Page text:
Artists not typically associated with digital fabrication were the first obvious candidates. Frank Stella's use of 3D printing may come as a surprise to many. Wim Delvoye was another favorite for his use of laser cutting to achieve the lacy Gothic tracery in his steel industrial machines and architectural installations, especially after he started twisting his forms on the computer with baroque exuberance. Because of all the excitement surrounding 3D printing and the ongoing advancements in materials and scale, I had a little difficulty narrowing down the practitioners and works in that field. In the end, it came down to the interrelationships between groups of works and connections that could be drawn by displaying them together.
To what degree does the exhibition reflect how the very definition of an artist or sculptor has changing? Or alternately, how does it underscore a broad definition of sculpture as giving shape to materials?
I don't see the exhibition as changing the definition of artist or sculptor as much as reflecting how digital design and fabrication provides another instrument in the artists' toolkit.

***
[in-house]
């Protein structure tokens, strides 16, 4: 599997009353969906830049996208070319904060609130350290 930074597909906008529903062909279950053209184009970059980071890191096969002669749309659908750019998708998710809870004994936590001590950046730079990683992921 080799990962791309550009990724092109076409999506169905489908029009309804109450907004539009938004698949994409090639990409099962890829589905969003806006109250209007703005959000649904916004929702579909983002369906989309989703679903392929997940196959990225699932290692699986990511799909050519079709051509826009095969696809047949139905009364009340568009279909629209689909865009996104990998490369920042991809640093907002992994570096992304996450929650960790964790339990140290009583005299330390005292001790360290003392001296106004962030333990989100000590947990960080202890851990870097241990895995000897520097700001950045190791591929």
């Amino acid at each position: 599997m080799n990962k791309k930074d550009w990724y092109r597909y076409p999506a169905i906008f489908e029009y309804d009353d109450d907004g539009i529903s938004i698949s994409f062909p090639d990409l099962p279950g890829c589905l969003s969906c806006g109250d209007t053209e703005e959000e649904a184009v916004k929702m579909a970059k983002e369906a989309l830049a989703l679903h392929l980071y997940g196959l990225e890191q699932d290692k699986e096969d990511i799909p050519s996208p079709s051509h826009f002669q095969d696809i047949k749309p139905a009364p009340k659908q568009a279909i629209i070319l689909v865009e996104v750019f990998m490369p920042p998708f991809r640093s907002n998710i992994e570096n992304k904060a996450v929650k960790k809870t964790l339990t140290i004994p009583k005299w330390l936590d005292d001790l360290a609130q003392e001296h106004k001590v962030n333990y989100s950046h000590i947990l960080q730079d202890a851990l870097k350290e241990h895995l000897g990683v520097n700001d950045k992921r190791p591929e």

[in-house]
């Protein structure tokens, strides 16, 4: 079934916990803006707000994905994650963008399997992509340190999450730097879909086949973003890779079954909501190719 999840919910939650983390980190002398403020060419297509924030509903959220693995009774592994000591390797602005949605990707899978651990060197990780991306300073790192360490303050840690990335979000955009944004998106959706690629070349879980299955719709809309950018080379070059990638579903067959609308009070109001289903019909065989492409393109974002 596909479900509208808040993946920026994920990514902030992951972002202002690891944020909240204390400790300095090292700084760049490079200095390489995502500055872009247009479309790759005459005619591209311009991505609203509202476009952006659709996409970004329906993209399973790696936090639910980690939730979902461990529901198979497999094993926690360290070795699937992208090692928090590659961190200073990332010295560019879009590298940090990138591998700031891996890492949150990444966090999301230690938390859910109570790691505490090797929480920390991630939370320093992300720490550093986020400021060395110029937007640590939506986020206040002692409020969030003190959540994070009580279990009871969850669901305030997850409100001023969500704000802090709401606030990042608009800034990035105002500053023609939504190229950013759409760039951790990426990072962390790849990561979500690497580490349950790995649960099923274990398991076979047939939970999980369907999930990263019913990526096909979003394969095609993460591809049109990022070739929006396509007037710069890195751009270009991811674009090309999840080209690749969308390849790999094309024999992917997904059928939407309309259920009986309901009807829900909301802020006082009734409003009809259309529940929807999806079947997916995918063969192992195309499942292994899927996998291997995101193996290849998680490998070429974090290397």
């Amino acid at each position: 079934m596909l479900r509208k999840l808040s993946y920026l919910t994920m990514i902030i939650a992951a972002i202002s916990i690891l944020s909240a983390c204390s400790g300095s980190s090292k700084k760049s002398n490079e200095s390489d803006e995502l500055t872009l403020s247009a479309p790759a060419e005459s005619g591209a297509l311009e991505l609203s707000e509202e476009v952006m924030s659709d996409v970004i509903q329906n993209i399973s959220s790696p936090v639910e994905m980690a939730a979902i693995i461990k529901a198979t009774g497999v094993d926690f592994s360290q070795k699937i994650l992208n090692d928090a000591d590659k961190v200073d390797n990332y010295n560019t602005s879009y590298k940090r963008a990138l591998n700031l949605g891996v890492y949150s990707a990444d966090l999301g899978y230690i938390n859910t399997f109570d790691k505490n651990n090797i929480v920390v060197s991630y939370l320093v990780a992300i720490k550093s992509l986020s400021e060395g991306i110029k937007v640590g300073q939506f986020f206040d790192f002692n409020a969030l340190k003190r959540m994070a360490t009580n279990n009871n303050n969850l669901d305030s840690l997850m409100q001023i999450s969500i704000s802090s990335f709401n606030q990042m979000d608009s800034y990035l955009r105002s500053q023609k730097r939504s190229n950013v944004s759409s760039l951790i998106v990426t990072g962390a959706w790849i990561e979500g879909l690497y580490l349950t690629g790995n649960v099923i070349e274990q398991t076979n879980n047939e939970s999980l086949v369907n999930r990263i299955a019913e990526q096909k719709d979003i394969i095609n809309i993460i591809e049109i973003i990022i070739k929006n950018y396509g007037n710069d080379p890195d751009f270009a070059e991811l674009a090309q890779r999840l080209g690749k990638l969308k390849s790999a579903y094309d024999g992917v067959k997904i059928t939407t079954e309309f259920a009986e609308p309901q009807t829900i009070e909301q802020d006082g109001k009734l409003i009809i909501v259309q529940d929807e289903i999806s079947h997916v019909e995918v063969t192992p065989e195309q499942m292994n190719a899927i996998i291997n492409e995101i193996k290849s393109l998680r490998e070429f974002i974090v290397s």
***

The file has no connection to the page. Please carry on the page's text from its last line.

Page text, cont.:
'Digital' sculpture often flirts with science fiction as an aesthetic, which doesn't detract from the work but is certainly an abiding reference point; it ranges from uncannily familiar to vaguely futuristic. What do you think the legacy of Out of Hand will be?
In his book The Reconfigured Eye: Visual Truth in the Post-Photographic Era, William J. Mitchell discusses the radical impact of digital photography on deconstructing the objectivity associated with traditional, analog photography. By extension, digital fabrication is poised to do the same for our material world, exploring the aesthetic potential and raising questions about originality and reproduction. I hope that his exhibition will spark further dialogue on these and other timely issues.
Out of Hand: Materializing the Postdigital will be on view through July 6, 2014.